Yet Roy’s treating this behavior like it’s the end of the world, wildly overreacting to her being the Queen Bee of the after hours social scene which leads us to suggest he should perhaps put on some less restrictive boxer shorts and go out with her and live it up some himself.

If that’s outside his comfort zone there’s an easier remedy to his problems than drowning himself in the river… just break up with her!

That’s it. Stop seeing her. Most relationships don’t end up working out, that’s why you tend to date a lot before settling down, you’re looking for the right partner, one who shares your interests and outlooks on life and it just sounds as if this girl is a bit too wild for the suddenly pious Mr. Brown.

But of course in music the obvious simple solution doesn’t make for the most dramatic of records and so we’re forced to suffer along with him as penance.
 

I Don’t Want Nobody To Cry
Maybe that’s the excuse the band has for their role in this as well, after all, I’m sure they already told Roy that the cute girl doing keg stands at the party probably wasn’t going to be the kind of gal who will happily read Charles Dickens novels by the fireplace before turning in at 9 PM and so it was best for him to look elsewhere for a mild, unassuming housewife.

But Roy didn’t listen to their advice and so now they’re admonishing him by contributing to his misery by playing this plodding mournful tune until it sends him splashing into the Mississippi wearing his Sunday best.

At least that’s the excuse they SHOULD use for their defense because any other rationale for why they saddle End Of My Journey which such weak support is bound to result in their guilt in the death of Brown – or at least his record – being firmly established.

Granted, this is designed to be an exercise in misery by its very concept and theme and if they were utilizing a 4/4 beat with raucous tenor sax breaks it’d probably sound a little disconcerting. So they have the right idea I suppose with their downcast reading of the musical side of the equation, but they take the wrong approach to really sell this to the prime consumer of 1950 rock ‘n’ roll because of their reliance on that moldy trumpet and a starched shirt arrangement that robs it of its emotional pull.

Had they instead let the saxophones add their own soulful extensions to his lines rather than let the trumpet handle that and turned over the responsibility of delivering the prancing rejoinder to his lyrics in the next section to the piano and had it deliver some rapid fire treble runs then it could’ve plausibly given this enough a heartbeat to make it worthwhile.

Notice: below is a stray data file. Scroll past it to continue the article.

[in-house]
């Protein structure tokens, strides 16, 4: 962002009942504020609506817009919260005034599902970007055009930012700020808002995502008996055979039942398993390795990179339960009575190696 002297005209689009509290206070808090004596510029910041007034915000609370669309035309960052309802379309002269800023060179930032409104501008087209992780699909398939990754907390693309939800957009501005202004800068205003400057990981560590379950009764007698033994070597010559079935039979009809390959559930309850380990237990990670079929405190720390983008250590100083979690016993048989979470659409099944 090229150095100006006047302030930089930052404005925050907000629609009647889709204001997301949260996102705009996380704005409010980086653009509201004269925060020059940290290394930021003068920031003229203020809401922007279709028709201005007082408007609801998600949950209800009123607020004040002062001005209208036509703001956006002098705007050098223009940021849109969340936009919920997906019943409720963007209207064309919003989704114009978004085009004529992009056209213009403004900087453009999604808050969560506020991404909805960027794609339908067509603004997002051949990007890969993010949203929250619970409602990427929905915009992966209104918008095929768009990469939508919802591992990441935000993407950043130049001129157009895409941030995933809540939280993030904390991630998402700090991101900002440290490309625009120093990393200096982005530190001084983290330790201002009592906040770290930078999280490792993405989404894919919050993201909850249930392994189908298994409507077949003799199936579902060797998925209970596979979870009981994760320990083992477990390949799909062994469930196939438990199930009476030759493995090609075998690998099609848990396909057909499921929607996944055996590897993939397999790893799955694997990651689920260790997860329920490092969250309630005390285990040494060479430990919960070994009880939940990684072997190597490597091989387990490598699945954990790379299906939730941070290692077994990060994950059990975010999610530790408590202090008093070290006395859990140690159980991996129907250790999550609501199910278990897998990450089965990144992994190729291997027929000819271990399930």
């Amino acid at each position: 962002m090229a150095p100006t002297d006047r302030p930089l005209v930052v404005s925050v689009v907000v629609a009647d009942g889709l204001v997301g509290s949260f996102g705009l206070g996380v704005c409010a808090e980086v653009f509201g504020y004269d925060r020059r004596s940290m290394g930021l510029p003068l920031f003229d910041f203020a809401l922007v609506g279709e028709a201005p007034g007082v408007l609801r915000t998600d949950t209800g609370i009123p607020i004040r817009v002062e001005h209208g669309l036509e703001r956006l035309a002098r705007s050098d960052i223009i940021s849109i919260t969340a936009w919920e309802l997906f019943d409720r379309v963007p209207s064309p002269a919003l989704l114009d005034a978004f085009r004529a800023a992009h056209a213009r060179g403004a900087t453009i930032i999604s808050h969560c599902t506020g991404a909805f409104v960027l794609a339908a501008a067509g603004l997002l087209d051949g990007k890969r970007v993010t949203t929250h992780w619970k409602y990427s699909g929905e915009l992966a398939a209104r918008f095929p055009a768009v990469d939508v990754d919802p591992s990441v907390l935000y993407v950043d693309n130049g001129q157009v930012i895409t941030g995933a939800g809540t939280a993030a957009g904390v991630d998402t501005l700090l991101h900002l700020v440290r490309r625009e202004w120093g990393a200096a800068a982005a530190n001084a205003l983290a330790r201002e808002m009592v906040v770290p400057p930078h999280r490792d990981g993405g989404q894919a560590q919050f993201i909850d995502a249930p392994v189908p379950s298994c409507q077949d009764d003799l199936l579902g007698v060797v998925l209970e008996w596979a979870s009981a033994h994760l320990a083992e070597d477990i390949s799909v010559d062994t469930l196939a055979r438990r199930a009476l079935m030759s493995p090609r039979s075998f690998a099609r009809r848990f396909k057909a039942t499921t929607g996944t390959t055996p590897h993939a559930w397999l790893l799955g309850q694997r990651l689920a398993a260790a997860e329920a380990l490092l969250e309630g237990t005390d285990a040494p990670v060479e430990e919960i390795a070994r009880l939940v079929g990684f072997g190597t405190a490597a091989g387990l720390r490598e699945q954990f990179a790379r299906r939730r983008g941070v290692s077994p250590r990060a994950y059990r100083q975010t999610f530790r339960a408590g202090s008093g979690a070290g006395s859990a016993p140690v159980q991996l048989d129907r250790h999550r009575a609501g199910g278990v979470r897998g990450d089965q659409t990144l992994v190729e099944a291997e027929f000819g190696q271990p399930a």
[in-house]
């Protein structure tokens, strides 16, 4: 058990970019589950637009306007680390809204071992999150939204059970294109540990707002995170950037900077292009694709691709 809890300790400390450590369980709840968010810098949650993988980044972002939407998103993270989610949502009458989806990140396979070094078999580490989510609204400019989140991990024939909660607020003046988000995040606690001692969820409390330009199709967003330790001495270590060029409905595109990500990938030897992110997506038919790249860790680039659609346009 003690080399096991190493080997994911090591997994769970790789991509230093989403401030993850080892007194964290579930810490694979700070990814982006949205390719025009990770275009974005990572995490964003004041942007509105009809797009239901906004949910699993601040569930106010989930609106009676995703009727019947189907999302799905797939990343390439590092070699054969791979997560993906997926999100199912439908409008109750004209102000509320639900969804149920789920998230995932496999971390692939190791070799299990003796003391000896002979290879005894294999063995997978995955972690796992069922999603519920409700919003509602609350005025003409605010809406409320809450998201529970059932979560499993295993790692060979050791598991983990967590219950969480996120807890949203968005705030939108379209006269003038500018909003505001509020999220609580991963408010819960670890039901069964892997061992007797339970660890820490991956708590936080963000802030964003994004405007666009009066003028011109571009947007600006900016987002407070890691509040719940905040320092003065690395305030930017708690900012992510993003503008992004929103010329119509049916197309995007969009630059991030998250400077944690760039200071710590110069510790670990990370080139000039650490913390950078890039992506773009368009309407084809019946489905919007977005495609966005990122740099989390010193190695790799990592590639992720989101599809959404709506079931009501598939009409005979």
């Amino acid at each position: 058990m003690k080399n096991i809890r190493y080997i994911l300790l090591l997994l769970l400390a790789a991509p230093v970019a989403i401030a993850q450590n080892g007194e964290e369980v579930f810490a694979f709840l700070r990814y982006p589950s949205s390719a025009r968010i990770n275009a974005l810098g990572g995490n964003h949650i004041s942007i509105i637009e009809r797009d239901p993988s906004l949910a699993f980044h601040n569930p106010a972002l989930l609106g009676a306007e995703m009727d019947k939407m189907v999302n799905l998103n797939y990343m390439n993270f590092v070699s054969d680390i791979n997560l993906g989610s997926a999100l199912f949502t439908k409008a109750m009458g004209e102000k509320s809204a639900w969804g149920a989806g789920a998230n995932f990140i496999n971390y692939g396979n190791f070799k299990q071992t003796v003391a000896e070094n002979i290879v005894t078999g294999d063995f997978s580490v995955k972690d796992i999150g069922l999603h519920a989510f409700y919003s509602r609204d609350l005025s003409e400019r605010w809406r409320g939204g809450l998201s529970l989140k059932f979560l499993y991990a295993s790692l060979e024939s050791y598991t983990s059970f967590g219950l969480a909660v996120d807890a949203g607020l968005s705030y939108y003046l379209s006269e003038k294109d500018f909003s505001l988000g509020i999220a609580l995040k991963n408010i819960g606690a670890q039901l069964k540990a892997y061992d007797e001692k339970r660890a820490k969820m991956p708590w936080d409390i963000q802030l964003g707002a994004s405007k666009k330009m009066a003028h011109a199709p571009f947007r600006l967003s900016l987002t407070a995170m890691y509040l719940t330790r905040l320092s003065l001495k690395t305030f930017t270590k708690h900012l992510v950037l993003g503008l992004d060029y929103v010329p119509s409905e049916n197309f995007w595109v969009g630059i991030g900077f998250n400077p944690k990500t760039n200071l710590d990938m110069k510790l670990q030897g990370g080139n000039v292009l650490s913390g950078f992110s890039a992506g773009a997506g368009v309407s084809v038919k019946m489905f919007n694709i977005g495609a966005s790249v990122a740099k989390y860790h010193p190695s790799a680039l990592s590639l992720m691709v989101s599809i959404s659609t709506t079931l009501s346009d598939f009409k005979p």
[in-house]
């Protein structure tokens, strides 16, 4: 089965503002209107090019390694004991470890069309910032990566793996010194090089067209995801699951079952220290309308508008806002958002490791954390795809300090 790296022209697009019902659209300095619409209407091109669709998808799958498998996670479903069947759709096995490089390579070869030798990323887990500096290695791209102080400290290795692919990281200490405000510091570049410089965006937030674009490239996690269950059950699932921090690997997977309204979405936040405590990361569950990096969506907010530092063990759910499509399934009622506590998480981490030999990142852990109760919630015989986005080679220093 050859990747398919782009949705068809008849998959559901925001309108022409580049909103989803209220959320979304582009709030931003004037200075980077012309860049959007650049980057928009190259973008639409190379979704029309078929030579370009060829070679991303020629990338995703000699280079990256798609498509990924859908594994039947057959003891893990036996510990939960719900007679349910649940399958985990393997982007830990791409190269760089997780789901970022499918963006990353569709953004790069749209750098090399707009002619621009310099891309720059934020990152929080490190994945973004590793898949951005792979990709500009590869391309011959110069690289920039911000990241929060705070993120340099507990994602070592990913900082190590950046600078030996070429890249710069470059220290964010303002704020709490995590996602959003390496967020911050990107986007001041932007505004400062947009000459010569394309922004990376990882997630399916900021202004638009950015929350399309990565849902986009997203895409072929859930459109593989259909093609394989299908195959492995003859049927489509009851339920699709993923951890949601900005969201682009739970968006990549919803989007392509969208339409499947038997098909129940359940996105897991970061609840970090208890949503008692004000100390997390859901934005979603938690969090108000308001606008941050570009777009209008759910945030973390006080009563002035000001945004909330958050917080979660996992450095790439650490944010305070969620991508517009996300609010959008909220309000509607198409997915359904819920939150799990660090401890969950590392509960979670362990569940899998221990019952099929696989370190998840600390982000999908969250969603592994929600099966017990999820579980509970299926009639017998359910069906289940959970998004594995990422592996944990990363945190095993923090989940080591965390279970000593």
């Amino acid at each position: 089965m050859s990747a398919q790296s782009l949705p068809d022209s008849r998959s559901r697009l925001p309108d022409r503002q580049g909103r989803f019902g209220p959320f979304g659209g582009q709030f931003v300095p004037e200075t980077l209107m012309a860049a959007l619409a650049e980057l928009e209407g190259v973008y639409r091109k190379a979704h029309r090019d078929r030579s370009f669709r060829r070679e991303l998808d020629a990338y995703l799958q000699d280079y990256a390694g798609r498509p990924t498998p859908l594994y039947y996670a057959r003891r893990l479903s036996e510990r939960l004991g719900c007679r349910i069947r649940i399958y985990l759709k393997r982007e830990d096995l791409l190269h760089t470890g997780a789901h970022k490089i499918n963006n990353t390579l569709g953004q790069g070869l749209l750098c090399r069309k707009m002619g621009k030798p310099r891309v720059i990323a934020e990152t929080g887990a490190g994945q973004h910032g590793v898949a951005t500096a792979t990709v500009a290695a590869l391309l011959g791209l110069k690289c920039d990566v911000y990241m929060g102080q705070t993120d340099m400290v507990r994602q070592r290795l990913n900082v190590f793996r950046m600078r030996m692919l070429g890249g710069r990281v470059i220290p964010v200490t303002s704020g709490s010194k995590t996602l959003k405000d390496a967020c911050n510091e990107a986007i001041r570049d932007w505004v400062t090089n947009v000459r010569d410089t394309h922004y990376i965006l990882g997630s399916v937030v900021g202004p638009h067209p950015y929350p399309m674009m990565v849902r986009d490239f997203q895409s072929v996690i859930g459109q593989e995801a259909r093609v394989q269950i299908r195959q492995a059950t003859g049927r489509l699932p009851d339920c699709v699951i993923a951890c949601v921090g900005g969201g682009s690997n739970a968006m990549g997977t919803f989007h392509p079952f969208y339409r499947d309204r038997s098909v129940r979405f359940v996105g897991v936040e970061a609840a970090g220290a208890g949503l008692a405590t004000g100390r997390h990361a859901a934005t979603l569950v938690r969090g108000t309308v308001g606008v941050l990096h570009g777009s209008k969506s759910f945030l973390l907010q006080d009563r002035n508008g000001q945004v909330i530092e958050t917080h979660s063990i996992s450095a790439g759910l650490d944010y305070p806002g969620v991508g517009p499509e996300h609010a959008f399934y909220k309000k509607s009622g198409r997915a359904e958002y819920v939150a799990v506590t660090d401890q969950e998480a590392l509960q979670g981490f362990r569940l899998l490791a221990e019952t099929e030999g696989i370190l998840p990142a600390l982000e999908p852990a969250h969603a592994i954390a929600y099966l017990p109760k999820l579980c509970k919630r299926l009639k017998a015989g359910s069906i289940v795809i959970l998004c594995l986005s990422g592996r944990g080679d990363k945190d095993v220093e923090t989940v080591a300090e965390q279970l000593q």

Without any sign of a pulse however, the song is pronounced DOA before Brown himself gets lowered into the ground and it’s doubtful either one of them will have many mourners at the graveside as a result of all this.
 


 

When They Bury My Body
Before any one jumps to conclusions (assuming they haven’t already peaked ahead), Roy Brown the artist is hardly in much danger of expiring – creatively or commercially – just yet. The bumpy start to 1950 is still a relative term. In fact this is the only of his three songs thus far that’s been below average even though the better sides had obvious flaws that he should’ve been able to sidestep. But any way you look it at he was still one of the most reliable headlining performers in all of rock and selling well enough to keep him out of the market for graveyard plots just yet.

Even with the unfortunate arranging choices that appear on both sides of this single he managed to transcend them on the other side and even on End Of My Journey we’re not faulting his singing, just his weak narrative along with that far too predictable and uninspiring backing. Unfortunate, but not something that can’t be easily remedied next time out.

In other words, it’s a simple misfire, not a sign that Brown was on life-support, despite what he himself seemed to be suggesting with this morbid tune.

Conceptually speaking you may even want to credit Brown and DeLuxe for adhering to the sound policy of pairing a ballad with a rocker and something downcast with a song far more upbeat. But when you do hit on the right theoretical idea it helps a little if the execution of that idea is a lot more fleshed out than the execution of your tortured soul that you sing about in that song.
 
 
SPONTANEOUS LUNACY VERDICT:

 
 
 
 
 
 
 
 

 
(Visit the Artist page of Roy Brown for the complete archive of his records reviewed to date)